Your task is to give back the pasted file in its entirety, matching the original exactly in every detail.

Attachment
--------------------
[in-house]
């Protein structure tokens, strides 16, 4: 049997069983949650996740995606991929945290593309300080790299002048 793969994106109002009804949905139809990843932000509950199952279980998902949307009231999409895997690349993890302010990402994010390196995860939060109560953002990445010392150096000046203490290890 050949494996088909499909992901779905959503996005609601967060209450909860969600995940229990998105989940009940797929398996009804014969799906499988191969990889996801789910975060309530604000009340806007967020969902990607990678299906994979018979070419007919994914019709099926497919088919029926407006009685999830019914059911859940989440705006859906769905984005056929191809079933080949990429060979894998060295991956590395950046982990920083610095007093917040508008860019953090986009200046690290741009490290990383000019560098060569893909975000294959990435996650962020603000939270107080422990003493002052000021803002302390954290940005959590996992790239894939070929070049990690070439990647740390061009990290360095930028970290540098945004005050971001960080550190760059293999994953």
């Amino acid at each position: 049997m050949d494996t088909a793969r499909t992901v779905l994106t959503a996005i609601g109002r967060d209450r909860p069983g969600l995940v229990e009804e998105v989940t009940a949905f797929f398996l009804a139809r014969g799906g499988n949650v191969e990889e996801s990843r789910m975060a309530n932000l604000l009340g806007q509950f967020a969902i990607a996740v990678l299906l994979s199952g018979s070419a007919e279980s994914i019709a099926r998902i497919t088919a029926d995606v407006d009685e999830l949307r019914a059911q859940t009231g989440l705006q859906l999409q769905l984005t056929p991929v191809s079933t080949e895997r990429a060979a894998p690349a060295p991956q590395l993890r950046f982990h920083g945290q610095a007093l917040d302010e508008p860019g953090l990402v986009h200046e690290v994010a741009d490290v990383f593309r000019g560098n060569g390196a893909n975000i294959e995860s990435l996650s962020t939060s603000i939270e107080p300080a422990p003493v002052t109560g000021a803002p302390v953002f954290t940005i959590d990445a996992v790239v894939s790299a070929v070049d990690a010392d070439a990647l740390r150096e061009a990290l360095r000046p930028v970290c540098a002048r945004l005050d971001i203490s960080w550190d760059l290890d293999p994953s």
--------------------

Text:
[in-house]
């Protein structure tokens, strides 16, 4: 049997069983949650996740995606991929945290593309300080790299002048 793969994106109002009804949905139809990843932000509950199952279980998902949307009231999409895997690349993890302010990402994010390196995860939060109560953002990445010392150096000046203490290890 050949494996088909499909992901779905959503996005609601967060209450909860969600995940229990998105989940009940797929398996009804014969799906499988191969990889996801789910975060309530604000009340806007967020969902990607990678299906994979018979070419007919994914019709099926497919088919029926407006009685999830019914059911859940989440705006859906769905984005056929191809079933080949990429060979894998060295991956590395950046982990920083610095007093917040508008860019953090986009200046690290741009490290990383000019560098060569893909975000294959990435996650962020603000939270107080422990003493002052000021803002302390954290940005959590996992790239894939070929070049990690070439990647740390061009990290360095930028970290540098945004005050971001960080550190760059293999994953």
């Amino acid at each position: 049997m050949d494996t088909a793969r499909t992901v779905l994106t959503a996005i609601g109002r967060d209450r909860p069983g969600l995940v229990e009804e998105v989940t009940a949905f797929f398996l009804a139809r014969g799906g499988n949650v191969e990889e996801s990843r789910m975060a309530n932000l604000l009340g806007q509950f967020a969902i990607a996740v990678l299906l994979s199952g018979s070419a007919e279980s994914i019709a099926r998902i497919t088919a029926d995606v407006d009685e999830l949307r019914a059911q859940t009231g989440l705006q859906l999409q769905l984005t056929p991929v191809s079933t080949e895997r990429a060979a894998p690349a060295p991956q590395l993890r950046f982990h920083g945290q610095a007093l917040d302010e508008p860019g953090l990402v986009h200046e690290v994010a741009d490290v990383f593309r000019g560098n060569g390196a893909n975000i294959e995860s990435l996650s962020t939060s603000i939270e107080p300080a422990p003493v002052t109560g000021a803002p302390v953002f954290t940005i959590d990445a996992v790239v894939s790299a070929v070049d990690a010392d070439a990647l740390r150096e061009a990290l360095r000046p930028v970290c540098a002048r945004l005050d971001i203490s960080w550190d760059l290890d293999p994953s």